4. “Free Public Wi-Fi” isn’t as good as it sounds This seems obvious, but when you use free Wi-Fi at a coffee shop or in a hotel, you are probably not on a very secure network. Among hackers, this is well known. A recent article in Motherboard details how hackers at last year’s Defcon convention used the venue’s Wi-Fi to hack other guests at the hotel, curating a list of compromised email accounts, IP addresses, and passwords and beaming it onto the infamous “Wall of Sheep” for everyone at the conference to see. “It’s about shaming,” one participant explains, “we’re just doing it to show people how insecure their networks are.”
5. Cellphones can Be Hacked Last year, a hacker referred to as “Oleg Pliss” staged a series of iPhone hacks during which he compromised several Apple IDs and used the information to hijack a series of phones, lock them, and hold them for ransom. This kind of hack is a nightmare, especially if you use your iPhone to store email addresses, phone numbers, passwords, banking information, travel itineraries, and other potentially valuable information. Hackers can compromise iPhones by phishing your Apple ID, or by delivering malicious software to you over text message. To date, Android is the most targeted mobile Operating System, accounting for more than 99% of mobile malware. This is because Google Play imposes fewer restrictions than Apple on the apps that users can buy and sell. While Android users benefit from a wider variety of apps than their Apple counterparts, they are at a higher risk of getting attacked.
6. Some People Won’t Even Do the Bare Minimum Services like Facebook, Twitter, and Gmail offer a feature known as two-factor authentication; but most people don’t bother to use it. Two factor authentication verifies a user’s identity using something a user knows (generally a password) and something a user has (generally a mobile phone). When you activate two-factor authentication on Facebook or Gmail, your login becomes a two-step process. First you enter your regular password, then a code is sent to your smartphone, and you enter that as well. Two factor authentication makes logging in much more secure, but it can be tedious. Just remember that hackers take advantage of those who opt out of this service.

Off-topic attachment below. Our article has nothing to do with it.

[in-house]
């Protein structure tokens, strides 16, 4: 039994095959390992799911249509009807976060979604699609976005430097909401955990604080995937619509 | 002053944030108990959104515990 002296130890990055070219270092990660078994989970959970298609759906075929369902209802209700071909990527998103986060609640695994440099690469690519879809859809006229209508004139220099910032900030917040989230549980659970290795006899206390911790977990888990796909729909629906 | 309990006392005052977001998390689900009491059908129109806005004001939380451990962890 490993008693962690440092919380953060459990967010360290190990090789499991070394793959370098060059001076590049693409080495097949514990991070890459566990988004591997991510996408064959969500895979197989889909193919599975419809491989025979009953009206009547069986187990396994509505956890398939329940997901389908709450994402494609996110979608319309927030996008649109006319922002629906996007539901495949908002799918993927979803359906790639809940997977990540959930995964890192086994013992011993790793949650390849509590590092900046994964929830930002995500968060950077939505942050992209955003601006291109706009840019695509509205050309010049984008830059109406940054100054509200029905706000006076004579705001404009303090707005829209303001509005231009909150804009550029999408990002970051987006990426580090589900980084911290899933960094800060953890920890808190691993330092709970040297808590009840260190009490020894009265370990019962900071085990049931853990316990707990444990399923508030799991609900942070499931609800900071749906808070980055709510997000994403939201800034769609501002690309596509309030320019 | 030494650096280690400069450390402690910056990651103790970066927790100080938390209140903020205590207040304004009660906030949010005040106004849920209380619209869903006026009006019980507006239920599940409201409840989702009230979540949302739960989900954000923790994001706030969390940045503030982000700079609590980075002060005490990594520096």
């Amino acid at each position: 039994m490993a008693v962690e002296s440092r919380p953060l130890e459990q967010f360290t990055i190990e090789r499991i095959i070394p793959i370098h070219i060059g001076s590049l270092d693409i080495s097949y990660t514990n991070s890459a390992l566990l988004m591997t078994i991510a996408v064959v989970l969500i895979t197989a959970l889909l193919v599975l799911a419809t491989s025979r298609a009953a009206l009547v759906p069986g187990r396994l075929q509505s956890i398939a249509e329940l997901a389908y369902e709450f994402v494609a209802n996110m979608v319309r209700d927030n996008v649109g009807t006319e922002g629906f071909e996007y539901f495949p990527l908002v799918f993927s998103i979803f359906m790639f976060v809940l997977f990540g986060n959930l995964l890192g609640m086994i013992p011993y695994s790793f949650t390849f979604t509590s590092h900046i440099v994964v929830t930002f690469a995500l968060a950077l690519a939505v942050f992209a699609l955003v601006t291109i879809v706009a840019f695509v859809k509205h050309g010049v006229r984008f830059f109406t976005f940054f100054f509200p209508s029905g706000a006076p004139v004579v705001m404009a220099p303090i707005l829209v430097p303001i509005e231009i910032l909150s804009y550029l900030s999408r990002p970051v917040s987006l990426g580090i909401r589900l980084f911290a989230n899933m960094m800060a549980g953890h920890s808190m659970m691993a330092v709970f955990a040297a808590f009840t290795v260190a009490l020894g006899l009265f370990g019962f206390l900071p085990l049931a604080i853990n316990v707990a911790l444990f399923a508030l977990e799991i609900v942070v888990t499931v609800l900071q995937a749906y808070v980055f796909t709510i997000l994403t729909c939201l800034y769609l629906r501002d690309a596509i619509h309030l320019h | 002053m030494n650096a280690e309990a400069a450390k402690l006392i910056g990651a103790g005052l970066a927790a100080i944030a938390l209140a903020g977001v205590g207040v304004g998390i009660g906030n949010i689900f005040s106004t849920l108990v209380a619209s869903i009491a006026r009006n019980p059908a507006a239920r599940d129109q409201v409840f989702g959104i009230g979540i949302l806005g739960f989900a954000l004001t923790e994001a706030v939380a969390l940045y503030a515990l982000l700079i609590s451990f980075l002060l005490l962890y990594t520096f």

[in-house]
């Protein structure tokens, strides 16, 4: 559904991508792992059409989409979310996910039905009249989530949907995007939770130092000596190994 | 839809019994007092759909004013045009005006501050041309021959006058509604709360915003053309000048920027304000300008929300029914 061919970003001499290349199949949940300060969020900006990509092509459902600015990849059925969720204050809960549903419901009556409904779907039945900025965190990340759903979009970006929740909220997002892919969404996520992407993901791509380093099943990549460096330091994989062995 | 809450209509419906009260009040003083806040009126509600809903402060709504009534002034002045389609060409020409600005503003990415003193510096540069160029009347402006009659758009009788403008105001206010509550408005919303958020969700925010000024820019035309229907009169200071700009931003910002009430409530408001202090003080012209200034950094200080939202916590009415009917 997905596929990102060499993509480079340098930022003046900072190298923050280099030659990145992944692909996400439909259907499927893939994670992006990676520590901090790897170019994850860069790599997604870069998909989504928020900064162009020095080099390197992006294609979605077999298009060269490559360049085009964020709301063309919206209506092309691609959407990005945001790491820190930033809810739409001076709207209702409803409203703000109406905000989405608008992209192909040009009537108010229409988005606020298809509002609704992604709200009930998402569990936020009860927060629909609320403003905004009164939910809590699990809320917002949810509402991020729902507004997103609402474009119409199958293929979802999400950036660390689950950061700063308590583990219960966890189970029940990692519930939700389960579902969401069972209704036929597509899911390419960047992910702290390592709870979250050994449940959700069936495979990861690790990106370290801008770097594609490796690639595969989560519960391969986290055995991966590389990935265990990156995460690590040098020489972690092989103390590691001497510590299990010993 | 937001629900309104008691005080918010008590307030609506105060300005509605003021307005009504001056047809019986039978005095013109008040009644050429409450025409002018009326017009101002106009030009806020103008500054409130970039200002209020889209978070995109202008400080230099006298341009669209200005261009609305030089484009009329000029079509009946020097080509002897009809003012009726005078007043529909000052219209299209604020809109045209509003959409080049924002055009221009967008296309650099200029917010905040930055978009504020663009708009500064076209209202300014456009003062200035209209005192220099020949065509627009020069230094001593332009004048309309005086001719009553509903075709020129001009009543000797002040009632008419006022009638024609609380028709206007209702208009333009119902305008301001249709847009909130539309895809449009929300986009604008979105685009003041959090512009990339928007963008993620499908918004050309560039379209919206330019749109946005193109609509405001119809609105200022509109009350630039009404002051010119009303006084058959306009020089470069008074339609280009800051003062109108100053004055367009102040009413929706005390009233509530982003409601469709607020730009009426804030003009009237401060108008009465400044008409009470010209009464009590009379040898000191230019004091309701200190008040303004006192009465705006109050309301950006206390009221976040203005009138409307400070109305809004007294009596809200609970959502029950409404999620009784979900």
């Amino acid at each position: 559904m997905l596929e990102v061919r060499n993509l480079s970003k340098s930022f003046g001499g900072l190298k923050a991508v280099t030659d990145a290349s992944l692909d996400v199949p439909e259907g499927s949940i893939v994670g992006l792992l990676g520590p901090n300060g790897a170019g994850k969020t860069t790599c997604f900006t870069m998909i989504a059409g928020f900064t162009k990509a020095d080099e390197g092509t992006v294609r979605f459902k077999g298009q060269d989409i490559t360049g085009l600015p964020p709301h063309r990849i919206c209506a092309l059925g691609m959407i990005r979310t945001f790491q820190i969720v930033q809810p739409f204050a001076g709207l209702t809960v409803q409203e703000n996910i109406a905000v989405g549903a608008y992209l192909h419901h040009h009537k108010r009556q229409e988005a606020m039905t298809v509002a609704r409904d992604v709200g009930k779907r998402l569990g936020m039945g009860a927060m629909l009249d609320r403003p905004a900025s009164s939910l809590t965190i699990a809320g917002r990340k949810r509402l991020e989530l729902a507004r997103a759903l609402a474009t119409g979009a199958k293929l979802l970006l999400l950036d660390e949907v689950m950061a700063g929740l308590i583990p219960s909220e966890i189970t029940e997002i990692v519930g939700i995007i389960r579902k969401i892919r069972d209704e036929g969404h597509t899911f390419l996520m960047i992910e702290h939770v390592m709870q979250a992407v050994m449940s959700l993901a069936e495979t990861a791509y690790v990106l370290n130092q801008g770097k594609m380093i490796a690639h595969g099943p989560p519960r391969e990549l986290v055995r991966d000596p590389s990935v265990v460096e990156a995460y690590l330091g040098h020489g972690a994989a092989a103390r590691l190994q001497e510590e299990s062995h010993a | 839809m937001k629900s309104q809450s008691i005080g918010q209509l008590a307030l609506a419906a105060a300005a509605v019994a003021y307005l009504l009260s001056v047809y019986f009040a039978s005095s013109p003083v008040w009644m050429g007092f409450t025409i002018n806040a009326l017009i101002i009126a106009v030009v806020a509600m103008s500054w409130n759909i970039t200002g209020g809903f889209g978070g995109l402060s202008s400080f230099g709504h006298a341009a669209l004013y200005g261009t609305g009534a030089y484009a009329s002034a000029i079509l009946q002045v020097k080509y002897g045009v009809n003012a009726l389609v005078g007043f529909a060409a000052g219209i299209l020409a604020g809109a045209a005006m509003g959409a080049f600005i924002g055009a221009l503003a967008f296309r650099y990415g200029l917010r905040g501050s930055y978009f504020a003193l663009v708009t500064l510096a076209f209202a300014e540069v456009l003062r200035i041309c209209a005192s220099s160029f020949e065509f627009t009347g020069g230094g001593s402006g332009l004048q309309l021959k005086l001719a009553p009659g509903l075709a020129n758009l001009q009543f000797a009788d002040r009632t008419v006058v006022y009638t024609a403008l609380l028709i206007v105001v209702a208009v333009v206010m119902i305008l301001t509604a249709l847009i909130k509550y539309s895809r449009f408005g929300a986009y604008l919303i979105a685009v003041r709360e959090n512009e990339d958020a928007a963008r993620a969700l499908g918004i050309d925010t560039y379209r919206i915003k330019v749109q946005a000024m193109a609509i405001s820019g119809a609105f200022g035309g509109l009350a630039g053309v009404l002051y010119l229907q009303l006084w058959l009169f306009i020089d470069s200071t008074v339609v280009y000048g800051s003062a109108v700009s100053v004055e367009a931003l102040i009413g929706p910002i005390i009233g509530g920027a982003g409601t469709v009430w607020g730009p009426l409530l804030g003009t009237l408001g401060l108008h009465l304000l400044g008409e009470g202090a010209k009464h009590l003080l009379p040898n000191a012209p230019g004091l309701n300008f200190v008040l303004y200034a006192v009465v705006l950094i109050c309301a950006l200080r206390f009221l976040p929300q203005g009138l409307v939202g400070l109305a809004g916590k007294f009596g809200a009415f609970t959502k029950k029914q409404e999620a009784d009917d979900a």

7. You’re Responsible…But you’re not responsible When you sign up for services like Google or Facebook, you accept a certain amount of risk. You do this happily because the advantages that attend these services are so obviously worth it. Who would go back to using a physical address book when they have an iPhone with an internet connection? Why would anyone opt for an atlas over a Google map? Snail mail over email? You have everything to gain from “plugging into” the internet. But the more you rely on the cloud, the more you expose yourself to its vulnerabilities. This doesn’t mean that you will.